One night, as I lay tucked under my faux-patchwork printed quilt I was having trouble falling asleep. My gaze drifted around the room in boredom. The darkness of the night competed with the moon and starlight coming in the window, which seemed to cast shadows randomly against the walls. I began cataloging the source of the shadows, guessing their origin from the shape. Some shadows were darker than others, the darkest being the frame of the window, with the curtains indistinctly outlined on the floor. There were some fainter shadows against the wall under the window. The easiest to make out was that extinguished domed lamp on the chest, casting a shadow instead of light. The record player made a low oblong shadow next to it on top of the larger oblong of the chest. Next to that…what was that? It was a weird shape, not like anything I recognized. It was like a…goat’s head, with no ears and with really big straight gnarled horns. All thought stopped as my emotional reactions locked into panic mode. I ceased breathing while my heart began thudding, pounding to be let out of my chest. After a few moments my rational brain responded by saying, “Now, now, don’t be silly, can’t be anything like that, keep looking, you’ll figure this out.” The next shadow was of my ladder by the foot of the bed. No help there. The figure casting the horned shadow appeared to be motionless, sitting in my bean bag chair.  I squeaked the tiniest gasp of air into my lungs as I watched and watched, frozen, waiting for that shadow to move, but it didn’t. I can’t wait until I wake up in the morning and see whatever stupid thing is scaring me so bad right now, I thought to myself, and then my rational brain wondered, Where in the world is the light coming from that is making those shadows? Are you with me? Because all those things were against the wall UNDER MY BED in the darkest part of the room!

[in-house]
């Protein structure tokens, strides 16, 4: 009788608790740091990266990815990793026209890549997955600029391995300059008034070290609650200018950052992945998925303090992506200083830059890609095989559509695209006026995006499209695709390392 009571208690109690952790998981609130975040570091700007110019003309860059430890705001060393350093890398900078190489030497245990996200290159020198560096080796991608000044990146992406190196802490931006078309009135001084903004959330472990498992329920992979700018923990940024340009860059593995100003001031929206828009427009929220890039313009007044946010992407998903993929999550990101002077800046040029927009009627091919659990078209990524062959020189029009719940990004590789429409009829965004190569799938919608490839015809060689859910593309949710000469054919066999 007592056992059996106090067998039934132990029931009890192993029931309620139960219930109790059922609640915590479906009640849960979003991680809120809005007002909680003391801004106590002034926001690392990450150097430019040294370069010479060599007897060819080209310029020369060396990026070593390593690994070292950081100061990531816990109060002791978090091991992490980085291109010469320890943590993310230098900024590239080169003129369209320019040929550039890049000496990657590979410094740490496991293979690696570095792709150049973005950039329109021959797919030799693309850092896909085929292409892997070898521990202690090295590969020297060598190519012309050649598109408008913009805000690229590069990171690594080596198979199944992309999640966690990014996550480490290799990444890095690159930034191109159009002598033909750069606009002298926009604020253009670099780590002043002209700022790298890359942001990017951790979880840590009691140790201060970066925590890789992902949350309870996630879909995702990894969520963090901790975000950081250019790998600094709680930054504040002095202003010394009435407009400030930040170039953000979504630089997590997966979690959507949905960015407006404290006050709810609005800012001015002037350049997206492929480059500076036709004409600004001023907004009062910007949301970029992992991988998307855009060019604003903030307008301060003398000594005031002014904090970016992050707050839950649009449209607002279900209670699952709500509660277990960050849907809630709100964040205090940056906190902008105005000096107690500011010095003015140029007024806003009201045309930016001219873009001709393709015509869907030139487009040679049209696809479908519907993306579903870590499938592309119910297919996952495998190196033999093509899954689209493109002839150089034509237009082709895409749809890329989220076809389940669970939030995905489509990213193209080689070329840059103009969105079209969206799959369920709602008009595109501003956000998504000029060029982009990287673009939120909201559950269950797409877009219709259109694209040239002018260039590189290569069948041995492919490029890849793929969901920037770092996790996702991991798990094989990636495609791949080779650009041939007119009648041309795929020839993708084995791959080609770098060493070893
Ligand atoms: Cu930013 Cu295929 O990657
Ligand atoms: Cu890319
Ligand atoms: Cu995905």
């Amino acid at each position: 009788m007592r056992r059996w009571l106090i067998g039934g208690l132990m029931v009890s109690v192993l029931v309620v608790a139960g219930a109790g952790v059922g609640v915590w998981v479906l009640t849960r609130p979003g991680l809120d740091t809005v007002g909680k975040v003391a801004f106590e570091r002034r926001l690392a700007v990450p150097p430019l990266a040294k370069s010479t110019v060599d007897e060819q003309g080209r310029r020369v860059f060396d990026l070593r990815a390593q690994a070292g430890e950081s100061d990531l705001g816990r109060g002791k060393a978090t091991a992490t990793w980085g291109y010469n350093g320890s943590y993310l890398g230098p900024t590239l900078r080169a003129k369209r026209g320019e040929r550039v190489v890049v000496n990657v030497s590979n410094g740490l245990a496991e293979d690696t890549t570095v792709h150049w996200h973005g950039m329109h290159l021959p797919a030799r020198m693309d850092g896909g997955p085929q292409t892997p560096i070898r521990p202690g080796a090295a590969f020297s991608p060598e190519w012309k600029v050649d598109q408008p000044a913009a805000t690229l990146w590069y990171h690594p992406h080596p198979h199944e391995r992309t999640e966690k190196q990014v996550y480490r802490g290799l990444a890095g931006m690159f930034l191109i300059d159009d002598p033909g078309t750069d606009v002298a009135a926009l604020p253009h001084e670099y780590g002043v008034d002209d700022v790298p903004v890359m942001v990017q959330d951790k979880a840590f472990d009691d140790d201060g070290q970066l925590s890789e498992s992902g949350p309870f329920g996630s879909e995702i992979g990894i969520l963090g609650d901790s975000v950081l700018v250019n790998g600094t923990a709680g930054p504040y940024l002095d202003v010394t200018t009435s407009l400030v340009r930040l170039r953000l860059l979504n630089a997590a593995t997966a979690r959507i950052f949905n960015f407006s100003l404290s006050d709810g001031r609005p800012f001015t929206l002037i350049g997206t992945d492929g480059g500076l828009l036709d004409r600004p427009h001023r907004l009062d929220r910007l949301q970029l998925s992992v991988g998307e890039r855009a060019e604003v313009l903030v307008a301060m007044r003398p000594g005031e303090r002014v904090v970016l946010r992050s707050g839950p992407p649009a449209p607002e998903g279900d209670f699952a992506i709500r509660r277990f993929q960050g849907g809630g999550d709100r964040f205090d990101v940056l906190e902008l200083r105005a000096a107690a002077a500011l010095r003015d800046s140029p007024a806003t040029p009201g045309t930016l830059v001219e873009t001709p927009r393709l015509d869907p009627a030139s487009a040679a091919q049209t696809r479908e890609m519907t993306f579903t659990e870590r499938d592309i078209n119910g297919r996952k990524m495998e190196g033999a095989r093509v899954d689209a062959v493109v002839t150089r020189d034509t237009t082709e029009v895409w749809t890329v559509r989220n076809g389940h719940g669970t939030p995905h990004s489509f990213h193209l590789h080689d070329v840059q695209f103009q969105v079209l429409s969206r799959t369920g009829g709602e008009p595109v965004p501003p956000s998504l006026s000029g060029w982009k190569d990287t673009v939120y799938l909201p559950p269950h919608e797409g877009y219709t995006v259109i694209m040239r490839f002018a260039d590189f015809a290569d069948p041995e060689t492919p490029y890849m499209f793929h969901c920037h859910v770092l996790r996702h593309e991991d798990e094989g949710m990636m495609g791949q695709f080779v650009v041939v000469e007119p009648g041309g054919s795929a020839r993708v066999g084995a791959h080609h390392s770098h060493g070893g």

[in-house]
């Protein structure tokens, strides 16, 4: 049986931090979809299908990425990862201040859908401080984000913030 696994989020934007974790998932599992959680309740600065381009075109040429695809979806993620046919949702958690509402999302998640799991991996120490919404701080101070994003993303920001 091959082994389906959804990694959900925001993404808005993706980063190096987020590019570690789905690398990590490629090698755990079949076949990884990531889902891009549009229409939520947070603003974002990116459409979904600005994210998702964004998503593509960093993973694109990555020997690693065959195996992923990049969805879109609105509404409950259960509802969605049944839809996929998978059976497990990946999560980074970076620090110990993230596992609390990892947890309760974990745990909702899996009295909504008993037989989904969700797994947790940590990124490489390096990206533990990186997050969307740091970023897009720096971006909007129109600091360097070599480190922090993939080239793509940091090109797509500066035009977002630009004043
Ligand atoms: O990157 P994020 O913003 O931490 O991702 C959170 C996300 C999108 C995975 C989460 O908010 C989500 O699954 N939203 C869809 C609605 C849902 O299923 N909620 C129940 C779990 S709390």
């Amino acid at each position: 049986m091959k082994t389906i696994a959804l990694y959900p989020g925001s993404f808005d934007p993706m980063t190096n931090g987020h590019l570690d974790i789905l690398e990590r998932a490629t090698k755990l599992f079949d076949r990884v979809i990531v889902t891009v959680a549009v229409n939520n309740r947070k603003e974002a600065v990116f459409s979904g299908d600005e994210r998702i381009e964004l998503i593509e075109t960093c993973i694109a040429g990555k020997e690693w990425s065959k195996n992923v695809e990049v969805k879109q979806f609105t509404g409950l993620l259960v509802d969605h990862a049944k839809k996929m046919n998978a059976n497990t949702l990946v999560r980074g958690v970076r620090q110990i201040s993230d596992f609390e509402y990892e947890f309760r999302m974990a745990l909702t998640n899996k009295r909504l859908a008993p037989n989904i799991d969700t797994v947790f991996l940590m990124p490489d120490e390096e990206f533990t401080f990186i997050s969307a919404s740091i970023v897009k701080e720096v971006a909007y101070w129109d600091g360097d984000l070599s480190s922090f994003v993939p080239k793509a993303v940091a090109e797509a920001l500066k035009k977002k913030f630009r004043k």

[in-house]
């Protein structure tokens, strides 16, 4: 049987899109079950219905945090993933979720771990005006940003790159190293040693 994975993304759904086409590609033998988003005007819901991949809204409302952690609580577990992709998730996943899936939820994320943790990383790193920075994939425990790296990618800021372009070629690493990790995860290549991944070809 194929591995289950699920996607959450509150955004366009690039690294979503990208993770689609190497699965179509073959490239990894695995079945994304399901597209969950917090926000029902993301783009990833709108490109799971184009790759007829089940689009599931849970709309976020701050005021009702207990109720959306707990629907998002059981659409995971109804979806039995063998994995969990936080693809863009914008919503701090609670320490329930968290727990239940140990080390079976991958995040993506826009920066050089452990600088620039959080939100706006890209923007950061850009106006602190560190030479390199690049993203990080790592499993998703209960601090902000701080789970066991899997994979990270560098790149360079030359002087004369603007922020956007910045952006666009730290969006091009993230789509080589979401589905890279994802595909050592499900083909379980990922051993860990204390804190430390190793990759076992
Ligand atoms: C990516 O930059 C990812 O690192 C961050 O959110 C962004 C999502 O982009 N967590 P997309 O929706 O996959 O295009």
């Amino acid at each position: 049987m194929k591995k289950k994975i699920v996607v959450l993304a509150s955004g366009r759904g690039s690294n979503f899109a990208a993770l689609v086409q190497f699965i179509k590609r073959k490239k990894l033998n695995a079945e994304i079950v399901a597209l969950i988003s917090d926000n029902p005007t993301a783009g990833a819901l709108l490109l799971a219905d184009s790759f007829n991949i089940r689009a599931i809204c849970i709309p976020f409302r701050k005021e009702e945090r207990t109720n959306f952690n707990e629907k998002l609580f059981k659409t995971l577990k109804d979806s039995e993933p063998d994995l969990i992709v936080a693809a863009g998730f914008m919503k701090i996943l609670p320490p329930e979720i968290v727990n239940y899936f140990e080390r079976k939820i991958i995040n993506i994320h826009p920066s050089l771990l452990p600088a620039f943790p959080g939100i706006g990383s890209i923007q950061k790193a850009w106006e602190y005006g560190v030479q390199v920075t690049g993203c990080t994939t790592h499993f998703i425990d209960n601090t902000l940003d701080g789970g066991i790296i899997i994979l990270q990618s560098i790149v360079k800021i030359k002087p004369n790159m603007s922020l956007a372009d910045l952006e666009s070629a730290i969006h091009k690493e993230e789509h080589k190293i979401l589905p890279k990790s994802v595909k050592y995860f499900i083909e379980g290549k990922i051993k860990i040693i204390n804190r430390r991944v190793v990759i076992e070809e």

The next thing I knew, I was waking up with sunlight coming in through my cheery white curtains, and I was locked in the same position I’d been in when I’d passed out from terror the night before. All shadows looked normal. I swallowed hard, took a silent breath, and lurched forward to find out what was under there, praying for an embarrassingly reasonable explanation. Nothing. Nothing but the record player, the lamp, the chest, the bean bag chair and the ladder. I numbly climbed down from the bed and went upstairs for breakfast. I went on as if everything was normal, because there was no evidence that it wasn’t. Pretty much forever after that, as I entered my room to climb into bed, I did a quick survey for objects and shadows and nothing was ever out of place. I never again saw light, faint or otherwise, casting shadows from beneath my bed. I did not tell anyone about the episode until much later, when possibility had faded into memory. It is called compartmentalizing, and for the most part it is a pretty effective coping strategy–when you don’t have too much to stuff into that compartment. For me, it works. I am just glad I didn’t have to figure out how I would have coped, if that shadow had moved.